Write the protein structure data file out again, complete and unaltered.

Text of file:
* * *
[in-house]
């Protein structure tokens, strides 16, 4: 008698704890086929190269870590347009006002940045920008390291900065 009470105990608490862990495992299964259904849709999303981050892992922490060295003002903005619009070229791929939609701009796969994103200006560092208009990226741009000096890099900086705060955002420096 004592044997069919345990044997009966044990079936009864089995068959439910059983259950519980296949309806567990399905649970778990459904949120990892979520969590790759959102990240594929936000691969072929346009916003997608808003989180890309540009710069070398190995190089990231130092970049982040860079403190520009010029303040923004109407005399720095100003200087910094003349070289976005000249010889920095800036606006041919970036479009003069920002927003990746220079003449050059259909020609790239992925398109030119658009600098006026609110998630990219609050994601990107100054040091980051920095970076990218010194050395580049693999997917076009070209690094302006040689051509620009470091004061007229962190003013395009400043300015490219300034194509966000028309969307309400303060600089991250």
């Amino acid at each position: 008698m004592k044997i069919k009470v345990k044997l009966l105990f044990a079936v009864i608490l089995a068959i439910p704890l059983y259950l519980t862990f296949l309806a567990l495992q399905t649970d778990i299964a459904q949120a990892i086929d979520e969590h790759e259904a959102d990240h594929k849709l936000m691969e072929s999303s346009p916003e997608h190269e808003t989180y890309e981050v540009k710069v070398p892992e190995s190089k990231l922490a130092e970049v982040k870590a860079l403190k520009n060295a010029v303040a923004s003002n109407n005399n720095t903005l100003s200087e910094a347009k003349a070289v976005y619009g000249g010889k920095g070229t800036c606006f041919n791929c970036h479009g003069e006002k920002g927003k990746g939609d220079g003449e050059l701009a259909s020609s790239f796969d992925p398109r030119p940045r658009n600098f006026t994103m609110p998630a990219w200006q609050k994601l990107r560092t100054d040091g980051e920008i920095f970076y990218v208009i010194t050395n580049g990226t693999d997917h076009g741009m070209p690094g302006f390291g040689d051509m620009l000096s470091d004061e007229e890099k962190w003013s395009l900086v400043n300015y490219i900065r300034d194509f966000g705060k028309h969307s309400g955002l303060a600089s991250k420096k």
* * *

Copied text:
[in-house]
């Protein structure tokens, strides 16, 4: 008698704890086929190269870590347009006002940045920008390291900065 009470105990608490862990495992299964259904849709999303981050892992922490060295003002903005619009070229791929939609701009796969994103200006560092208009990226741009000096890099900086705060955002420096 004592044997069919345990044997009966044990079936009864089995068959439910059983259950519980296949309806567990399905649970778990459904949120990892979520969590790759959102990240594929936000691969072929346009916003997608808003989180890309540009710069070398190995190089990231130092970049982040860079403190520009010029303040923004109407005399720095100003200087910094003349070289976005000249010889920095800036606006041919970036479009003069920002927003990746220079003449050059259909020609790239992925398109030119658009600098006026609110998630990219609050994601990107100054040091980051920095970076990218010194050395580049693999997917076009070209690094302006040689051509620009470091004061007229962190003013395009400043300015490219300034194509966000028309969307309400303060600089991250």
């Amino acid at each position: 008698m004592k044997i069919k009470v345990k044997l009966l105990f044990a079936v009864i608490l089995a068959i439910p704890l059983y259950l519980t862990f296949l309806a567990l495992q399905t649970d778990i299964a459904q949120a990892i086929d979520e969590h790759e259904a959102d990240h594929k849709l936000m691969e072929s999303s346009p916003e997608h190269e808003t989180y890309e981050v540009k710069v070398p892992e190995s190089k990231l922490a130092e970049v982040k870590a860079l403190k520009n060295a010029v303040a923004s003002n109407n005399n720095t903005l100003s200087e910094a347009k003349a070289v976005y619009g000249g010889k920095g070229t800036c606006f041919n791929c970036h479009g003069e006002k920002g927003k990746g939609d220079g003449e050059l701009a259909s020609s790239f796969d992925p398109r030119p940045r658009n600098f006026t994103m609110p998630a990219w200006q609050k994601l990107r560092t100054d040091g980051e920008i920095f970076y990218v208009i010194t050395n580049g990226t693999d997917h076009g741009m070209p690094g302006f390291g040689d051509m620009l000096s470091d004061e007229e890099k962190w003013s395009l900086v400043n300015y490219i900065r300034d194509f966000g705060k028309h969307s309400g955002l303060a600089s991250k420096k």